• The Zune-to-Zune wireless sharing capability is great. The 3 days, 3 plays restriction imposed by the record companies is lame. And from what I understand about Windows Media DRM, Microsoft could have discerned downloaded from ripped content….that’s not the issue. The issue is the record companies don’t want me flashing you my entire ripped library, even if some of those songs are partly my own creations.
  • I didn’t get to test the software, which is make or break. If it doesn’t find files on my hard drive adequately, doesn’t sync with the device perfectly every time, puts lame restrictions on my downloads from the store, or is otherwise broken or buggy, then Microsoft has no chance with this thing.

So what’s missing? A few things. Part of this is purposeful–Microsoft wanted to start by making a great music player, just like they launched the first Xbox as a great game machine. And just like you saw that Ethernet connector on the Xbox and knew they had some big stuff in store for online connectivity, so you see the Wi-Fi transceiver in Zune and can imagine big things here.

Anyway, here’s the 10 things I hope they add.

1. The “DJ” mode that was reported in Toshiba’s filing with the FCC. (Toshiba’s the first manufacturing partner, but there’ll be others.) This will allow you to stream your music to four other Zunes within range, live.

2. Buddylist capabilities in the Zune software, so I can recommend songs to my Windows Live Messenger friends and stream full songs to them. The record companies would have to like this–what a great way to publicize their wares.

3. Download simple games from Xbox Live Marketplace to my Xbox 360, then transfer them to my Zune.

4. Wireless sync. When I walk into the room with my PC on it, I want Zune to find the PC, connect to it, and upload any changes from the Zune software (which would have to be left running in the background all the time; iTunes does something like this.)

5. Sync with my Xbox 360. I’ve got a video trailer on my 360, I want to put it on my Zune.

6. A camera attachment. Nothing special, just like what cellphones come with today.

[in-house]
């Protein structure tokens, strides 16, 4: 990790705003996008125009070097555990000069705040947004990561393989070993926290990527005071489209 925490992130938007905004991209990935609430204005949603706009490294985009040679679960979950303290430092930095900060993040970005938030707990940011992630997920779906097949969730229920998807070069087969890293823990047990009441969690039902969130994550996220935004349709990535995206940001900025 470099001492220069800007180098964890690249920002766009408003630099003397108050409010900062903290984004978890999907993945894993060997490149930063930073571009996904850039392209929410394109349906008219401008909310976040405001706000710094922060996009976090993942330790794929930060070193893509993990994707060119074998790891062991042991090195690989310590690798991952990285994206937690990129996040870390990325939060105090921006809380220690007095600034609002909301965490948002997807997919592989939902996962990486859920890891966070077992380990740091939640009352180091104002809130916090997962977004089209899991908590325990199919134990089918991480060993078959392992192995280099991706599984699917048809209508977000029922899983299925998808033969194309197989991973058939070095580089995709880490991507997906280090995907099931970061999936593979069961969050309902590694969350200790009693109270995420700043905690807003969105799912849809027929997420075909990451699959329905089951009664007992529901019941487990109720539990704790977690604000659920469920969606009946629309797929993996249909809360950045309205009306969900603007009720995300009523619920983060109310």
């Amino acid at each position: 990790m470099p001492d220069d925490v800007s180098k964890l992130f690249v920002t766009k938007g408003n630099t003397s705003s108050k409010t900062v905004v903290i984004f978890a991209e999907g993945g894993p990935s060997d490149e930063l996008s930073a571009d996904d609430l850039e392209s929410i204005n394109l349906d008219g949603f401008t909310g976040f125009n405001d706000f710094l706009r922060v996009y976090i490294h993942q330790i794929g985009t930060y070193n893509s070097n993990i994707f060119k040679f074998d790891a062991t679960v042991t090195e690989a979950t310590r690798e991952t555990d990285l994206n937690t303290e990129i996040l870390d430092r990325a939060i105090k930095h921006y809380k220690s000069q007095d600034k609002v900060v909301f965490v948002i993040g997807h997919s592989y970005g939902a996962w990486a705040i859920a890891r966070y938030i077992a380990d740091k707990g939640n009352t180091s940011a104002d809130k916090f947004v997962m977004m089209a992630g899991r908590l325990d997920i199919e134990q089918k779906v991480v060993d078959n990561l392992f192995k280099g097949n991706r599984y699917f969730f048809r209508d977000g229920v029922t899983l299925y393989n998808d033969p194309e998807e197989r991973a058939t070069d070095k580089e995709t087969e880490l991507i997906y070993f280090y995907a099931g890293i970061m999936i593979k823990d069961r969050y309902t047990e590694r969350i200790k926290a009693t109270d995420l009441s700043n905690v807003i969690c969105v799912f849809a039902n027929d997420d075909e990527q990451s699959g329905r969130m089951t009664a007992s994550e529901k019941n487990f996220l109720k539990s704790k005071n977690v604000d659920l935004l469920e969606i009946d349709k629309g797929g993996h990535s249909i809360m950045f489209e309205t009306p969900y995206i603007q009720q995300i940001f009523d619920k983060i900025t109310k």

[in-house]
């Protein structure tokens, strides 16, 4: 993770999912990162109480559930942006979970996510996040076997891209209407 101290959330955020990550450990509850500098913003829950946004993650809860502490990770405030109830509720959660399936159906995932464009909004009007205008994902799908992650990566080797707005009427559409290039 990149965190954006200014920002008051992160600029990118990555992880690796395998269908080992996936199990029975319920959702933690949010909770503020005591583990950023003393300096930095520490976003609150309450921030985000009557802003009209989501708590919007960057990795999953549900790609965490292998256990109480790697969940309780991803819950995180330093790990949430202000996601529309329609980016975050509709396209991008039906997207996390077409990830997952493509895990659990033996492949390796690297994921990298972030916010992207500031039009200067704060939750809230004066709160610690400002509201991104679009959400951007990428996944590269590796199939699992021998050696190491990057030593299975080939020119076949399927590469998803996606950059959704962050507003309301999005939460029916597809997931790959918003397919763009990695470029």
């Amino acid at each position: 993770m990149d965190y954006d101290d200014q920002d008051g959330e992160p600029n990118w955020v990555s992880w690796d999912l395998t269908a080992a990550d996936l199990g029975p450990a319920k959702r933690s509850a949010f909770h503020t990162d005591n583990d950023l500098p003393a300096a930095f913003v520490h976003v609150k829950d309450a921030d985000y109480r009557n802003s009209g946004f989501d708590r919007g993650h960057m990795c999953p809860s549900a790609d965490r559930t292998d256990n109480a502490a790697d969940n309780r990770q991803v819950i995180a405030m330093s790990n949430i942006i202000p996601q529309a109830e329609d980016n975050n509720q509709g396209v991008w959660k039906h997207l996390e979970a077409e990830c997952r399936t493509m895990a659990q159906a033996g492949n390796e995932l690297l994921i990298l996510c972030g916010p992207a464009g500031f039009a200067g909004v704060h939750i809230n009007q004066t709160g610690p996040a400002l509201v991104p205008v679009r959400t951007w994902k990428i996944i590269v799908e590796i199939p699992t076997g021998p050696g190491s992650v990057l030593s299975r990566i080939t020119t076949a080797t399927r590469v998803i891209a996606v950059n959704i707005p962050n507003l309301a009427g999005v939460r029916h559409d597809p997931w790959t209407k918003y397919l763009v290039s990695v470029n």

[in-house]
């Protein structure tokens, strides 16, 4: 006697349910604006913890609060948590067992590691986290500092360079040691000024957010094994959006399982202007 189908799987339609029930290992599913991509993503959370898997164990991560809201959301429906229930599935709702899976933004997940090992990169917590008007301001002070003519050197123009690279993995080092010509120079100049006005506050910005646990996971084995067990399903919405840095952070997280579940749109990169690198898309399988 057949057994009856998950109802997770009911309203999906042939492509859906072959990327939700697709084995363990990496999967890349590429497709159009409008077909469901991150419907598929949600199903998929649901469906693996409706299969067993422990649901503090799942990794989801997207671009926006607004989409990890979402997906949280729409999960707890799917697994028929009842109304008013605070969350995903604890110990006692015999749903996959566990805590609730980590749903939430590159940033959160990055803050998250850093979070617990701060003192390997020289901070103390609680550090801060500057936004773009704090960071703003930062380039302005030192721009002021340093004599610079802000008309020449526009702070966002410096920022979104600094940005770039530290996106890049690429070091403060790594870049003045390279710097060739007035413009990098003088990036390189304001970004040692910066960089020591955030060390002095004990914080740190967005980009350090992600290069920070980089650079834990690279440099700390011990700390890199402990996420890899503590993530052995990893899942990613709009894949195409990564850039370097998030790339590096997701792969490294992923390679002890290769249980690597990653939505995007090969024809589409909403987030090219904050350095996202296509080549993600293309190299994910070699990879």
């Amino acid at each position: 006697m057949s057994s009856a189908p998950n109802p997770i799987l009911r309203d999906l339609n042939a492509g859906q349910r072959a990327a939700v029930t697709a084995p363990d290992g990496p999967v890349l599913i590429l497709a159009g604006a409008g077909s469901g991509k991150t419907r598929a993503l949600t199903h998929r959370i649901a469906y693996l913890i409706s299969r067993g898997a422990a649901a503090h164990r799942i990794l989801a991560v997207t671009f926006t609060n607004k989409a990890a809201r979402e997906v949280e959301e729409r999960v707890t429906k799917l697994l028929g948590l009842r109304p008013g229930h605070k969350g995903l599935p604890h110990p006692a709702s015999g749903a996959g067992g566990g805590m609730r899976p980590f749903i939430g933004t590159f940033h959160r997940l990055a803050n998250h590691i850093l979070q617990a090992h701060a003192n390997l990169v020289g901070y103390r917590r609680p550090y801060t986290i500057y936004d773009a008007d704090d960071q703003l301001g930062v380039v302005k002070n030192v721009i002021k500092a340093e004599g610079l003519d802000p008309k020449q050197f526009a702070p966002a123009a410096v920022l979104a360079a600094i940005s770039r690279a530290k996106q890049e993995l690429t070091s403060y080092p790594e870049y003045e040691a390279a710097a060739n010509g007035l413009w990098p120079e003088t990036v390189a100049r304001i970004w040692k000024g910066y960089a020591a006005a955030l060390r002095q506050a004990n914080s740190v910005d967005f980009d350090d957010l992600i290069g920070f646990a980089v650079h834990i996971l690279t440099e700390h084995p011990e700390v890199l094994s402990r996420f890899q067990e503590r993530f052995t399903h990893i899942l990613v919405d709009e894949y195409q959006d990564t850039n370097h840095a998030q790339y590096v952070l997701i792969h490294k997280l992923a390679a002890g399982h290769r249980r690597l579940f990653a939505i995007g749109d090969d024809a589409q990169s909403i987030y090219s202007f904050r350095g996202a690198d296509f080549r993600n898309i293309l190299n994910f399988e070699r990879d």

7. The entire Beatles catalog in the Zune Marketplace. Come on, I know their terms are ridiculous, but if Microsoft can’t afford it…and what better way to differentiate yourself immediately from every other player on the market? Add Radiohead while you’re at it.

8. A Zune client for my phone, so I can sync my library between PC and phone as easily as I do between PC and Zune. Apple lets you sync to multiple devices, so Zune should as well.

9. A recording attachment so I can make decent digital recordings of the world around me. Band rehearsals. Club shows. Snippets of conversation for later use as samples. I know the record industry might freak at this one–people will record and trade bootlegs!–but it’s just as easy to sneak a handheld digital recorder into a show as it would be to sneak in a Zune. I’m not talking super-high-quality recordings anyway, just decent enough to let you hear what was happening. Then upload them to the PC, send to your friends, whatever. Plus, look what bootlegging did for the Grateful Dead.

10. The big one: the celestial jukebox in the sky. Pay a monthly subscription. Connect to any Wi-Fi hotspot. Download or stream any music in the Zune catalog, any time. People have been clamoring for this for some time now. Music fanatics would pay big bucks for it. Sure, Microsoft would have to address user experience issues like finding a Wi Fi hotspot, but somebody, someday is going to do this and Microsoft’s first to market with a Wi-Fi-enabled device, so why let anybody else get there first? It’s all up to the content owners–pick a price, start testing the market!